Precision Machining Industry Outlook: You Should be Bullish, Too


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What are the indicators we use to guide our outlook, planning and investment? We learn at a very early age to check the weather before heading outside. Is it raining? Snowing? Sunny and hot? Obviously we need to respond to the conditions we face. It is the same in business. Are federal regulators modeling police state attitudes and speaking of being new sheriffs in town? Or, can you see a diminished emphasis on enforcement and punishment as the agencies refocus on their core missions? Is the market providing clear and sunny indications, or is it showing us storm clouds on the horizon?

To sustain our businesses successfully, we need to intelligently manage risk, but for too many years, we have been conditioned by the market and the federal government to hunker down and try to avoid all risk. Avoiding risk makes sense when we have an environment that is outright hostile to investment and employment, but when the conditions for business have changed, it is time to reevaluate our thinking on what we mean by “intelligently managing risk.” There are two major risks that our precision machining businesses face, those from the market and those from the government.

Governmental and Regulatory Risk

The president’s decision to sign the Resolution of Disapproval of the Volks Rule (signed April 3, this year) provides us a clear signal that under the current administration, the focus of safety agencies is thought to be safety outcomes, not just writing up employers for paperwork violations. I see attitude of regulatory agencies as significant input to our shop’s decisions to invest and grow or remain in a conservative hunker-down mode. The de-emphasis of hostile enforcement by the regulatory agencies under the new administration is a convincing reason to consider again the opportunities to grow and invest in our shops.

Other indicators of less hostility from the federal government you should be considering in your decision making include the issuance of executive orders and presidential memoranda to review Dodd Frank, expedite environmental review of infrastructure projects, appointment of regulatory reform officers at each federal agency and reduction of regulatory burdens for domestic manufacturers. At the time of this writing, the second attempt to review and reform the Affordable Care Act had just passed the House. Issues that can chill manufacturing investment are clearly on the agenda in Washington, D.C., to be addressed.

Regulatory hostility is only one factor that emanates out of our nation’s capital. Tax, trade and spending policy are other important bellwethers. Pending legislation also can embolden our thinking and give us courage to continue to grow our business.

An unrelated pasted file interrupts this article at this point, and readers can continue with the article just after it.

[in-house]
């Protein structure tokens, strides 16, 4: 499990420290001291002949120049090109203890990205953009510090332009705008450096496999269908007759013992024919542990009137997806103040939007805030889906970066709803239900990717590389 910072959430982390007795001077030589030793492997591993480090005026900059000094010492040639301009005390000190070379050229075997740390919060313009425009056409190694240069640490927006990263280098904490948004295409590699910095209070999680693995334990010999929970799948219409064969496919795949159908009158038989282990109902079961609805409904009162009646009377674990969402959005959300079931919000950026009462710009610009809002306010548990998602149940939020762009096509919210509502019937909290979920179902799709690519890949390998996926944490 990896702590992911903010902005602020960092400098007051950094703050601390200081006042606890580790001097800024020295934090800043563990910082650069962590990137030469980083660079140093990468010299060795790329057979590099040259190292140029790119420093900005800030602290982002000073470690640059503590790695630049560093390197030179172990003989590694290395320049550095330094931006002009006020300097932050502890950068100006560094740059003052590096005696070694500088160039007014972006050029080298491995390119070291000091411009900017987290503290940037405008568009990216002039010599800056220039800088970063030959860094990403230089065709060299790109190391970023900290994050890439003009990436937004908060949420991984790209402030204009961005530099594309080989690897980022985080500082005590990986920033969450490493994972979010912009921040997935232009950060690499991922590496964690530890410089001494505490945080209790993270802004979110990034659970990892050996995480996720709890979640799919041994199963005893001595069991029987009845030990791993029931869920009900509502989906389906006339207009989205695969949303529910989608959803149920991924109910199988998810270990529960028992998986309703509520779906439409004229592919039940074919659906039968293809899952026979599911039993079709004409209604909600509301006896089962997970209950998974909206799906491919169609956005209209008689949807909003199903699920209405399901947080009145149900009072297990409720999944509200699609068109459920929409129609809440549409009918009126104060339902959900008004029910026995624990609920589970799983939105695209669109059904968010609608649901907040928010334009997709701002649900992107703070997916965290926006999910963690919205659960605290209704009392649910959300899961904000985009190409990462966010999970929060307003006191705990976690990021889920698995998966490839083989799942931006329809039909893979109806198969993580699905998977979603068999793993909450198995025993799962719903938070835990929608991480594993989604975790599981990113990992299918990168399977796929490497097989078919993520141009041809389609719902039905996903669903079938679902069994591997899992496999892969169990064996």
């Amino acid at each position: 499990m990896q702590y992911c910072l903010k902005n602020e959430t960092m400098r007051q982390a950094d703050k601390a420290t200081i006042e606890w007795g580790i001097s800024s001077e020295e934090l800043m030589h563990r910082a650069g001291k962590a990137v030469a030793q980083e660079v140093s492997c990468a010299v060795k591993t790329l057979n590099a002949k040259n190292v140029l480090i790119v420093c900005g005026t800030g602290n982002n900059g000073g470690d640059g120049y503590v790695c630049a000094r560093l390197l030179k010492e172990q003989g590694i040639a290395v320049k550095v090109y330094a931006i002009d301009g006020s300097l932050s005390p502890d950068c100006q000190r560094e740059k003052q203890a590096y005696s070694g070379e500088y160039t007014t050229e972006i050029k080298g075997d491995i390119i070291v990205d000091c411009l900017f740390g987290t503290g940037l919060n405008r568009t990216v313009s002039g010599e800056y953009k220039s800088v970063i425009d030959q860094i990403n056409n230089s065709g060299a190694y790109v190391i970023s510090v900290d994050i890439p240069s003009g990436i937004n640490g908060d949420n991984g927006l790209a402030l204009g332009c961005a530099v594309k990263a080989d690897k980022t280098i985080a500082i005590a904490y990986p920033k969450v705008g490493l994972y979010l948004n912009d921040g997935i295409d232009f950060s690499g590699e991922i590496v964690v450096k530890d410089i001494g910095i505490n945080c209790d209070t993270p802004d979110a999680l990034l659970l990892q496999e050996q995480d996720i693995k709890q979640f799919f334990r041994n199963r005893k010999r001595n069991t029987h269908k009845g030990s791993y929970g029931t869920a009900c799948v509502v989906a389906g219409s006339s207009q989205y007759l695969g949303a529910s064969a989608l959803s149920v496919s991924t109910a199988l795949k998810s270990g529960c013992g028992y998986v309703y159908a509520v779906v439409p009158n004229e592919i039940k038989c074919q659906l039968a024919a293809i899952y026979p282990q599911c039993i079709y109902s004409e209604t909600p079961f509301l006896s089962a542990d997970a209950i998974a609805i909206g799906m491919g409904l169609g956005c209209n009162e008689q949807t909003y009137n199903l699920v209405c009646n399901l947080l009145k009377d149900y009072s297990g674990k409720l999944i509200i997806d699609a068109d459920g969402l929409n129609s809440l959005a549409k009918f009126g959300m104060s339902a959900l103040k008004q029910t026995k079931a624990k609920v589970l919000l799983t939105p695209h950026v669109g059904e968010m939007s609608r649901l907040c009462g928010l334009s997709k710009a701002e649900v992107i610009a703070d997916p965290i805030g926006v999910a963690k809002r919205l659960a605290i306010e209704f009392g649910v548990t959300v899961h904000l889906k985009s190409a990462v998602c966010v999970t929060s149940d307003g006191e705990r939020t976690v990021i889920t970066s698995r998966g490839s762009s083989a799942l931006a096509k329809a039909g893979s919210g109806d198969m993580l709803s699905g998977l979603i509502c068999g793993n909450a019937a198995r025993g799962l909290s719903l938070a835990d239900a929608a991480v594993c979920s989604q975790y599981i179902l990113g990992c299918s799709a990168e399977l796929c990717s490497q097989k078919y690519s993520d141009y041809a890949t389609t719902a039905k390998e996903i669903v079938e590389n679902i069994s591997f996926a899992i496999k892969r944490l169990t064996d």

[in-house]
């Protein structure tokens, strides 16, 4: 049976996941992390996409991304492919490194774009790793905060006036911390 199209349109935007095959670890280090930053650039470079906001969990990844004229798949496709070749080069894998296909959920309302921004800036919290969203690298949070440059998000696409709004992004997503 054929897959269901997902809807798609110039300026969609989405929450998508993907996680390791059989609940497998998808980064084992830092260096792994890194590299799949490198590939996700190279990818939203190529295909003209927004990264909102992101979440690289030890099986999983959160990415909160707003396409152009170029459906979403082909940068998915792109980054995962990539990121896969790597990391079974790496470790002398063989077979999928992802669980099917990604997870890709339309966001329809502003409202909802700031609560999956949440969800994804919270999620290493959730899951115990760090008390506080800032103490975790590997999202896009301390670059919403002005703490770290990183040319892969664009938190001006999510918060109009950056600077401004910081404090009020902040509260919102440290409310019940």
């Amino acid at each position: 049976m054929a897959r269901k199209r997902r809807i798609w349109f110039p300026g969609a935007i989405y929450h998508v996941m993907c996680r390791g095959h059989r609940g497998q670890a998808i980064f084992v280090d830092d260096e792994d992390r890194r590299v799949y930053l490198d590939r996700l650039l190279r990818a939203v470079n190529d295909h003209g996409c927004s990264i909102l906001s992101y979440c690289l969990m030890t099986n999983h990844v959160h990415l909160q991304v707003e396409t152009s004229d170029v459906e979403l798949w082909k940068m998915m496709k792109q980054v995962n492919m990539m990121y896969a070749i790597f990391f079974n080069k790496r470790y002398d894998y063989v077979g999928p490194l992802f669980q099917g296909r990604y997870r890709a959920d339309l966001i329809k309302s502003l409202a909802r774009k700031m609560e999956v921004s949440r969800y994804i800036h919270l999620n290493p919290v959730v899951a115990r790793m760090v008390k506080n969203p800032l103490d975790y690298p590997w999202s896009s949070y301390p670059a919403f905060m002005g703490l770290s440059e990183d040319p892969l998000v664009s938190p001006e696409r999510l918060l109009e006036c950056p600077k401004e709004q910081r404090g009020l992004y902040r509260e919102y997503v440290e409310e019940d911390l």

Tax reform is another positive indicator that seems to bode well for our prospects in the coming year. We have already had success by getting permanent 14 percent R&D tax credit for small businesses to claim against the alternative minimum tax (AMT), got permanent Section 179 expensing and extensions of bonus depreciation through 2019 again, with ability to claim against AMT. The two-year moratorium on the Medical Device Excise Tax remains in effect through the end of this year. There were a number of other small business-focused extensions and provisions as well.

Market Risk

Our shops serve many markets, and the outlook for many of them is quite positive. While many of us would say we have been challenged in recent years by a less than full recovery, the 2014 data available from the U.S. Census shows that since 2010, the dollar value of our industries’ shipments has grown by 40.42 percent, our number of employees increased by 29.49 percent and our payrolls have grown 38.59 percent. The market weather has been far more pleasant than many of us would care to admit.

Here are some market indicators at the time I write this that bode well for our industry in the near term:

PMPA Business Trends Shipments Index most recently hit a new all-time high of 138. The index was 100 for calendar year 2010.

The Housing Market Index hit a 12-year high, its highest since June 2005. Many precision parts are involved in the equipping of homes with appliances, HVAC and electronics, not to mention the vehicles and tools purchased by the builders as their business expands. Single-family housing starts jumped from 819,000 to 872,000 earlier this year, a pace unseen since February 2007.

Retail sales remain high at 5.7 percent to 6 percent, the highest year-over-year performance since 2012.

Specific market sectors that appear to be level or growing this year include U.S. housing starts, industrial machinery new orders, industrial production and North American light vehicle production.

What’s our take?

Economic expansion and recovery is once again underway. The list of positive indicators that point to higher industrial activity in 2017 is growing. PMPA’s own indicators for shipments, lead times, employment (96 percent of respondents expecting employment to remain the same or increase in the next three months) and profitability all point to manufacturing optimism at this time. The labor force participation rate is finally recovering; U.S. private sector employment averaged a record 122.6 million for the 12 months ending in March.

Something has changed. The risk we face in our shops has declined. Have you changed your outlook based on the view of these facts out your window lately?

— Precision Machined Products Association